Jul 29 2011


buck_poster2On Wednesday night Doctor Dash and I got a sitter and went on a bike date. We rarely go to movies anymore, especially in the summer, but I had a bee in my bonnet about seeing Buck and so we did. I love documentaries and I love horses, so it was kind of a no brainer for me, but you don’t have to be a horse person to love this movie. Buck Brannaman has a heartrending backstory (which I won’t share here because you’re going to go see this movie) but manages to turn himself into a good man with an uncanny ability to see into the hearts of others. His easy, even, deft touch with horses becomes a metaphor for how we should deal with not only animals, but spouses, children, strangers. Buck comes from a place of kindness and non-judgement and that is the key: to teach, to heal, to love – you have to have an open heart. The movie is beautifully filmed and edited – just a joy to watch. And it ends with this Pearl Jam song that never fails to chills up my spine: Just Breathe.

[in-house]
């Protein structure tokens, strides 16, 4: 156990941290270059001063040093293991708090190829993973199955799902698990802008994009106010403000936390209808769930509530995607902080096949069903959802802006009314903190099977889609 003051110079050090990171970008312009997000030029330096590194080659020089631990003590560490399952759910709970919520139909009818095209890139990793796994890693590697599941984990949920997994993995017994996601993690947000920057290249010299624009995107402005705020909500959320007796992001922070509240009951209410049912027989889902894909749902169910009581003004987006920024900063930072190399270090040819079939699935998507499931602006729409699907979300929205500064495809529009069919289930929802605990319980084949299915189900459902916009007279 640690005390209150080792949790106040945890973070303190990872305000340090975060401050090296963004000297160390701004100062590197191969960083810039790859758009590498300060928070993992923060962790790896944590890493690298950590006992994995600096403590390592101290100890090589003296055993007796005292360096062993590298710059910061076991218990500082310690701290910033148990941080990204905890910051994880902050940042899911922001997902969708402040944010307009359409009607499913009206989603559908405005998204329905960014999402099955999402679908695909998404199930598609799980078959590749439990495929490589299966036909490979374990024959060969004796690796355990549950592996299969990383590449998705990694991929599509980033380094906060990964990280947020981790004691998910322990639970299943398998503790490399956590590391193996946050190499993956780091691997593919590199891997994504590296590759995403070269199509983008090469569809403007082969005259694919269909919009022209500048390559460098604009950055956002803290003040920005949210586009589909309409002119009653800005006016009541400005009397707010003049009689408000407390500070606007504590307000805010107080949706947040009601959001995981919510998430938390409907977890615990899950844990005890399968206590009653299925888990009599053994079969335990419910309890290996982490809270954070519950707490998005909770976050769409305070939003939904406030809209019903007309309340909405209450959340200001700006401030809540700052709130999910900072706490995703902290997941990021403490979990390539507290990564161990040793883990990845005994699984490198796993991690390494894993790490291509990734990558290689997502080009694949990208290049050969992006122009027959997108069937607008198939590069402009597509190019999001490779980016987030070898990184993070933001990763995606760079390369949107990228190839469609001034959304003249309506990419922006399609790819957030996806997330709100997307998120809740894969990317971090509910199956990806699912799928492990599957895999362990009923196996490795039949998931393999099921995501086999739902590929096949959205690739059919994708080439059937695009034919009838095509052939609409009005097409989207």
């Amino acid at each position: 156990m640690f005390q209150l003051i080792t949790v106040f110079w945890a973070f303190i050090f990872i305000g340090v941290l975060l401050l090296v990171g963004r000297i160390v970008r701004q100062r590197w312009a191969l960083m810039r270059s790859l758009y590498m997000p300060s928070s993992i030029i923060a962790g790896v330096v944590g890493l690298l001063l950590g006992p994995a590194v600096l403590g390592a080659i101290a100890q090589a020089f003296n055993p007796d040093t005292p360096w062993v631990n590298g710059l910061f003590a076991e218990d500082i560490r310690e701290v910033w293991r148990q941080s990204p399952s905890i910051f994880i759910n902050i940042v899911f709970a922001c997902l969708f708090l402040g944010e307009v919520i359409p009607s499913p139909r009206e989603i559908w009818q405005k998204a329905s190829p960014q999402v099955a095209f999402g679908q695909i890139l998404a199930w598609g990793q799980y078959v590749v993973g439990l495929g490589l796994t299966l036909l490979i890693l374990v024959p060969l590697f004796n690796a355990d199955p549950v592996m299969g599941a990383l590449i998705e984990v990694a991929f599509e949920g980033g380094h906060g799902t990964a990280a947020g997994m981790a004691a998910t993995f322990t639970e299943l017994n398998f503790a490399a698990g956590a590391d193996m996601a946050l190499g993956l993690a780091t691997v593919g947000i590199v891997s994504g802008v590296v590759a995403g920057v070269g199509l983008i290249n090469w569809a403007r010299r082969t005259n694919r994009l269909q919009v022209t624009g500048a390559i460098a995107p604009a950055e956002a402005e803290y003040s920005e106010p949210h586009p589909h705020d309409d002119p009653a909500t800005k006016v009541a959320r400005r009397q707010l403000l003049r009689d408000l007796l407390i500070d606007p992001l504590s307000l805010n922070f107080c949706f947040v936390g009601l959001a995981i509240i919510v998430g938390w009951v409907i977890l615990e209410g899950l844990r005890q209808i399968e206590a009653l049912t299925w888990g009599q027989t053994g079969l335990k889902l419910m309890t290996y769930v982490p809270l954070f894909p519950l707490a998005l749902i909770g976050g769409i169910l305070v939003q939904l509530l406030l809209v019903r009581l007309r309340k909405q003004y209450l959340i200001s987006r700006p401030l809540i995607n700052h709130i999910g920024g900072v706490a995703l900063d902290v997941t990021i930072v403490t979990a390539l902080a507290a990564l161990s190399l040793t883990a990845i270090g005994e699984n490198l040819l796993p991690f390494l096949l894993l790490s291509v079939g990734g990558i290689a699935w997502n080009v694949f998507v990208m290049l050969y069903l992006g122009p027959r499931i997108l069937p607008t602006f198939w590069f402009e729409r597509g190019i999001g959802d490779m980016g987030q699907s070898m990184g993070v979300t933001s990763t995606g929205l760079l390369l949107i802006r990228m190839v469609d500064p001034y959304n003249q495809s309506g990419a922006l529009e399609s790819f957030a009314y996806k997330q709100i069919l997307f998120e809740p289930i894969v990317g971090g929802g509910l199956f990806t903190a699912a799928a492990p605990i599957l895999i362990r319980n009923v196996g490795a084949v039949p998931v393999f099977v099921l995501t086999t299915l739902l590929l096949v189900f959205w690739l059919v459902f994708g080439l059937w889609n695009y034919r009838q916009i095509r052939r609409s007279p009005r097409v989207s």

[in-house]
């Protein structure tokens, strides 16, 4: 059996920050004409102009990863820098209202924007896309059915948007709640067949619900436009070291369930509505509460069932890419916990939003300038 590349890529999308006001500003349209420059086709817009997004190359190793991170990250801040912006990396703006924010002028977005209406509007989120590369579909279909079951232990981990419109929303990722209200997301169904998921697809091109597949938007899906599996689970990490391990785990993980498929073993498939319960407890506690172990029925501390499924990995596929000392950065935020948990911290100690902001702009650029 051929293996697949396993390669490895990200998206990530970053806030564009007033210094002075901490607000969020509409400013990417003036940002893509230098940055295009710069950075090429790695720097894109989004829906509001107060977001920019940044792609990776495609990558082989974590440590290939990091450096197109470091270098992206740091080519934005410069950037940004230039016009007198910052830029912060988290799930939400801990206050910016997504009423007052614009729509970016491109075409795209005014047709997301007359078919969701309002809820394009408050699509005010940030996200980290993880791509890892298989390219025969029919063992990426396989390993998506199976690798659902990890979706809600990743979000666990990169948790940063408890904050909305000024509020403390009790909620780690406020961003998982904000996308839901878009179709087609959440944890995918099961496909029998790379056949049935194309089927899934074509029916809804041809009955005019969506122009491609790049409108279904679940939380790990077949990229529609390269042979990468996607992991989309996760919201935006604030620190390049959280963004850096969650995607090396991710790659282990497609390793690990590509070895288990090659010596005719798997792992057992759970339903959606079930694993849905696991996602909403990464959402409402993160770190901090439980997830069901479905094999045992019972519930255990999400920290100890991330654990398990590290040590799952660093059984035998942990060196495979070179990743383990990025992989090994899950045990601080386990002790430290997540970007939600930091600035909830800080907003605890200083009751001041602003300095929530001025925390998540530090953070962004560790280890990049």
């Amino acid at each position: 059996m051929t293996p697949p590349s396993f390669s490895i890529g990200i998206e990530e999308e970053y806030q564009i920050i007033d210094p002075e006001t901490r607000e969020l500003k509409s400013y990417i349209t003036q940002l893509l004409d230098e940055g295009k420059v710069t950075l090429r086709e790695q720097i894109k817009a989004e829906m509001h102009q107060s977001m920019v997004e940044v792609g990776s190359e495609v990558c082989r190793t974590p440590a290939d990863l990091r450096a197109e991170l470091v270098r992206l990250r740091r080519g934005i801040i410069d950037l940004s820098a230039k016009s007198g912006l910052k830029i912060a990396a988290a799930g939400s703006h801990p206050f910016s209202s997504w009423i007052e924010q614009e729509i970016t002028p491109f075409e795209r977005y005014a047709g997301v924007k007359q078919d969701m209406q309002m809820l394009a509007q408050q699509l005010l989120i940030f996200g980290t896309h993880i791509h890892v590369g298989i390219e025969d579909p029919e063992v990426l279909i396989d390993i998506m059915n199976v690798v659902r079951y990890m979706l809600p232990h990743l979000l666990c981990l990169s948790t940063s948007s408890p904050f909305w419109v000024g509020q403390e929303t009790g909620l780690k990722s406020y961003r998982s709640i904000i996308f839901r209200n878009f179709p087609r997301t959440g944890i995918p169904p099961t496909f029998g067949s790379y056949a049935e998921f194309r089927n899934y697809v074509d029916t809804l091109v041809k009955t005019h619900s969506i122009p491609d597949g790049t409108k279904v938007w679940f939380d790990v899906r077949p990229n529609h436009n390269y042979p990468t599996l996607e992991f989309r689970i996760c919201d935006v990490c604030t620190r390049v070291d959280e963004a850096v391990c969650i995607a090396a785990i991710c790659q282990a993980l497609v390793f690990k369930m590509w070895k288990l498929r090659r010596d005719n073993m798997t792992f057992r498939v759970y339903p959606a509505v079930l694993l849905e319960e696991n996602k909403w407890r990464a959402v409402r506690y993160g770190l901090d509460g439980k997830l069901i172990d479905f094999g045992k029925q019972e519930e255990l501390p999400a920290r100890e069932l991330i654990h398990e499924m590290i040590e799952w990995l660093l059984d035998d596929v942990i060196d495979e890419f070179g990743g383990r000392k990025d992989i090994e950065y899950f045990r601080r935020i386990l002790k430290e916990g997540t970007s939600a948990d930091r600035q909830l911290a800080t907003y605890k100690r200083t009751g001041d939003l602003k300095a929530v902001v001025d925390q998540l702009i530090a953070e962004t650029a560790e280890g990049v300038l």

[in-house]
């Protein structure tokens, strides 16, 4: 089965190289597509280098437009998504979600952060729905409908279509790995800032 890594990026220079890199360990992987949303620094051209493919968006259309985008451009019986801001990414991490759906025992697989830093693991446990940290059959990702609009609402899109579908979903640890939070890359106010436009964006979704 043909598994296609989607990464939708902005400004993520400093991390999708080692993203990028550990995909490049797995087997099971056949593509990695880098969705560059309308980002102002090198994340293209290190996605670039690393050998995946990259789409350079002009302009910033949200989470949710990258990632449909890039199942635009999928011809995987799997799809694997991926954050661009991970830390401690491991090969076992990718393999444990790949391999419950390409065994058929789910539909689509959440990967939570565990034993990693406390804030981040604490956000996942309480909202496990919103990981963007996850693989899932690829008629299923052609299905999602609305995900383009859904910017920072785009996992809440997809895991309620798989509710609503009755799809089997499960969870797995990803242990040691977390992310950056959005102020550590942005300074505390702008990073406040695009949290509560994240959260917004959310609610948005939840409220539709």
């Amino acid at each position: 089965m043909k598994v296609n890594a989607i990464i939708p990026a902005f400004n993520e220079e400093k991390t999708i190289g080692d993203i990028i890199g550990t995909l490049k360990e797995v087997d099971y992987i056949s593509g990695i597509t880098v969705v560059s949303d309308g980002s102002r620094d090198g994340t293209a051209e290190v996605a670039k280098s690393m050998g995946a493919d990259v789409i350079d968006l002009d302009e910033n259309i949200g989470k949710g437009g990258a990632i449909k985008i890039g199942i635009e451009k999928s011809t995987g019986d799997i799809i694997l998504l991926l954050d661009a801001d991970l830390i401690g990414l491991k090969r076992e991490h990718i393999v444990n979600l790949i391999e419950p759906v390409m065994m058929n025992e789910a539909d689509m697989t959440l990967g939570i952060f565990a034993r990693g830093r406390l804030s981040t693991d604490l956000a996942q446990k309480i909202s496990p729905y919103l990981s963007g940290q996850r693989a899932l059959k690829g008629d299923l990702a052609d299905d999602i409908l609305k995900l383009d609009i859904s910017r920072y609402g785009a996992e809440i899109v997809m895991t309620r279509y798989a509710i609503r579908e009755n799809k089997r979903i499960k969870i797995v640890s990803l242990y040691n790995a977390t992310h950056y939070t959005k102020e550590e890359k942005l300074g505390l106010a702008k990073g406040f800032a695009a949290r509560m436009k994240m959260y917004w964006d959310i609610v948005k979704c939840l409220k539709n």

YouTube Preview Image

Jul 28 2011

Buried Treasure

mayerhawthornelongSoul Daddy sent me a song via email a little while ago, saying simply that it was his new favorite song and he thought I might like it. He believed it was about my hometown. I was amused by his sign off: Dig. I love the ambiguity. Descriptive or imperative? I didn’t listen to the song right away because I was heading out of town and the email got buried, pushed out of sight by the volumes of emails that come my way every day. Last night I remembered all of a sudden and flew to the computer. One does not ignore a song gift from Soul Daddy. Sure enough, it’s a gem. Mayer Hawthorne grew up in Ann Arbor and says he was influenced by Detroit’s rich soul and jazz history that came to him over the radio when he was driving around with his dad. I’d say this much is clear.


Mayer Hawthorne – A Long Time

And to listen to Soul Daddy’s radio show, Hip City, on St. Louis Public Radio Station KDHX, go here. I love to tune in when I’m cooking. I always learn something and I always find myself shakin’ it.

Jul 24 2011


2737595_height370_width560 Photo by Steve Cohen – Metromix